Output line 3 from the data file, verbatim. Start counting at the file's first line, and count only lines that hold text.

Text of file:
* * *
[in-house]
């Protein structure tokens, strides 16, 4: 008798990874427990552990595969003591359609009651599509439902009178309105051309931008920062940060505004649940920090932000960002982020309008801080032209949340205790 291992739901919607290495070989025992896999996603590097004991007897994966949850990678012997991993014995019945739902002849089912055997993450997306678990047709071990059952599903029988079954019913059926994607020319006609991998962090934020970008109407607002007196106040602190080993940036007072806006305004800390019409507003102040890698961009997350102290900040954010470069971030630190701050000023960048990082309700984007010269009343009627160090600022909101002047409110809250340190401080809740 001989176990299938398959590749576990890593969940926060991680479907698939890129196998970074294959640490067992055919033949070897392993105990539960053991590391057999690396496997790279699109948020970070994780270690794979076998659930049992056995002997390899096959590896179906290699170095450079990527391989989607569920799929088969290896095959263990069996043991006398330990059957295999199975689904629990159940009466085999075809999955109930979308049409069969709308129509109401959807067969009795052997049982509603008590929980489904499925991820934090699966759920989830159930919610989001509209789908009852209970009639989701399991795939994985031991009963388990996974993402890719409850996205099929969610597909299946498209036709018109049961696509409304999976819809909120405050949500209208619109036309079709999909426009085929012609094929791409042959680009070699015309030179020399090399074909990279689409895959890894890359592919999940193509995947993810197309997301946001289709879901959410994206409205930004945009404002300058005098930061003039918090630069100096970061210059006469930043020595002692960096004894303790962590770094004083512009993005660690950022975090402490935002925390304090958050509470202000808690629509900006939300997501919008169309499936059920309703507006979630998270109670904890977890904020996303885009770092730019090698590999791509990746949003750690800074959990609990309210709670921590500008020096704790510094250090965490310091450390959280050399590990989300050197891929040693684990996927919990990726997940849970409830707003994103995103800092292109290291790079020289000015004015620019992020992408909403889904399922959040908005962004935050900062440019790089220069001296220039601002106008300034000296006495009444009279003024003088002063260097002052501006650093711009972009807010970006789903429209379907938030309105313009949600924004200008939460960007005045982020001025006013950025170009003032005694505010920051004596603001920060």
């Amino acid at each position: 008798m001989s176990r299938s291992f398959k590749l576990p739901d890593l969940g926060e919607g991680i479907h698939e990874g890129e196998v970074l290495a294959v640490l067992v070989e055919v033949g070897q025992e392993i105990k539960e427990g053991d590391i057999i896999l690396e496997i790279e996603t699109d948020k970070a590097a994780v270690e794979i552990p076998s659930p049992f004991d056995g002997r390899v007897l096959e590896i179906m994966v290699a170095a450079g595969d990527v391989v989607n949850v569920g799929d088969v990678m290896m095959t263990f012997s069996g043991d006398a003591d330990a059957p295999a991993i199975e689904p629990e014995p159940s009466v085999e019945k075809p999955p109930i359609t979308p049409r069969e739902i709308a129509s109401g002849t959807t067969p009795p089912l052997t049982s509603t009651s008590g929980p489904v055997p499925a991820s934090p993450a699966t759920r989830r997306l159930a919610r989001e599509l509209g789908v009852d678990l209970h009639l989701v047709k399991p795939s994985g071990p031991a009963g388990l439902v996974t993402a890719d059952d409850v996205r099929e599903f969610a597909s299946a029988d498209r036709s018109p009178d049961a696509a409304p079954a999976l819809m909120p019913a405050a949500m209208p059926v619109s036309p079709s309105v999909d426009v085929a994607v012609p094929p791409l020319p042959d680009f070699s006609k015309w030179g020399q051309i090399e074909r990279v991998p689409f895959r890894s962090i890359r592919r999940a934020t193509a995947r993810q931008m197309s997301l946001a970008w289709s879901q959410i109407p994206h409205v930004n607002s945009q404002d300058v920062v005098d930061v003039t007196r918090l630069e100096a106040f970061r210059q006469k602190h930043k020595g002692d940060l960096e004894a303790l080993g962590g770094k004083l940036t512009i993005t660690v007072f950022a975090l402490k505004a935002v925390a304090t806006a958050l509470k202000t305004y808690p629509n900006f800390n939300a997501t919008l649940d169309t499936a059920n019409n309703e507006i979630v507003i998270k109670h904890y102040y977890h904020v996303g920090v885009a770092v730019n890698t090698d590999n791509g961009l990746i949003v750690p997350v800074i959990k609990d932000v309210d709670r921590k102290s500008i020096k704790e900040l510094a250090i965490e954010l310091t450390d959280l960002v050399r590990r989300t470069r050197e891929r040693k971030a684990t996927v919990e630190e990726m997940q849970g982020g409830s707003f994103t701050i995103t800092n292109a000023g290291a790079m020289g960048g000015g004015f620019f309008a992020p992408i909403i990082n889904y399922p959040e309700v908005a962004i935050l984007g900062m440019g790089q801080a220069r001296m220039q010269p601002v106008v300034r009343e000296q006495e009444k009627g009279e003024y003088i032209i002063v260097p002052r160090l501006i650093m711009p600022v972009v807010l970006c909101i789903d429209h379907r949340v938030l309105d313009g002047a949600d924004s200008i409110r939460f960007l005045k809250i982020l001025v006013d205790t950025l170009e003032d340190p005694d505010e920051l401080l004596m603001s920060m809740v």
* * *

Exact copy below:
């Amino acid at each position: 008798m001989s176990r299938s291992f398959k590749l576990p739901d890593l969940g926060e919607g991680i479907h698939e990874g890129e196998v970074l290495a294959v640490l067992v070989e055919v033949g070897q025992e392993i105990k539960e427990g053991d590391i057999i896999l690396e496997i790279e996603t699109d948020k970070a590097a994780v270690e794979i552990p076998s659930p049992f004991d056995g002997r390899v007897l096959e590896i179906m994966v290699a170095a450079g595969d990527v391989v989607n949850v569920g799929d088969v990678m290896m095959t263990f012997s069996g043991d006398a003591d330990a059957p295999a991993i199975e689904p629990e014995p159940s009466v085999e019945k075809p999955p109930i359609t979308p049409r069969e739902i709308a129509s109401g002849t959807t067969p009795p089912l052997t049982s509603t009651s008590g929980p489904v055997p499925a991820s934090p993450a699966t759920r989830r997306l159930a919610r989001e599509l509209g789908v009852d678990l209970h009639l989701v047709k399991p795939s994985g071990p031991a009963g388990l439902v996974t993402a890719d059952d409850v996205r099929e599903f969610a597909s299946a029988d498209r036709s018109p009178d049961a696509a409304p079954a999976l819809m909120p019913a405050a949500m209208p059926v619109s036309p079709s309105v999909d426009v085929a994607v012609p094929p791409l020319p042959d680009f070699s006609k015309w030179g020399q051309i090399e074909r990279v991998p689409f895959r890894s962090i890359r592919r999940a934020t193509a995947r993810q931008m197309s997301l946001a970008w289709s879901q959410i109407p994206h409205v930004n607002s945009q404002d300058v920062v005098d930061v003039t007196r918090l630069e100096a106040f970061r210059q006469k602190h930043k020595g002692d940060l960096e004894a303790l080993g962590g770094k004083l940036t512009i993005t660690v007072f950022a975090l402490k505004a935002v925390a304090t806006a958050l509470k202000t305004y808690p629509n900006f800390n939300a997501t919008l649940d169309t499936a059920n019409n309703e507006i979630v507003i998270k109670h904890y102040y977890h904020v996303g920090v885009a770092v730019n890698t090698d590999n791509g961009l990746i949003v750690p997350v800074i959990k609990d932000v309210d709670r921590k102290s500008i020096k704790e900040l510094a250090i965490e954010l310091t450390d959280l960002v050399r590990r989300t470069r050197e891929r040693k971030a684990t996927v919990e630190e990726m997940q849970g982020g409830s707003f994103t701050i995103t800092n292109a000023g290291a790079m020289g960048g000015g004015f620019f309008a992020p992408i909403i990082n889904y399922p959040e309700v908005a962004i935050l984007g900062m440019g790089q801080a220069r001296m220039q010269p601002v106008v300034r009343e000296q006495e009444k009627g009279e003024y003088i032209i002063v260097p002052r160090l501006i650093m711009p600022v972009v807010l970006c909101i789903d429209h379907r949340v938030l309105d313009g002047a949600d924004s200008i409110r939460f960007l005045k809250i982020l001025v006013d205790t950025l170009e003032d340190p005694d505010e920051l401080l004596m603001s920060m809740v």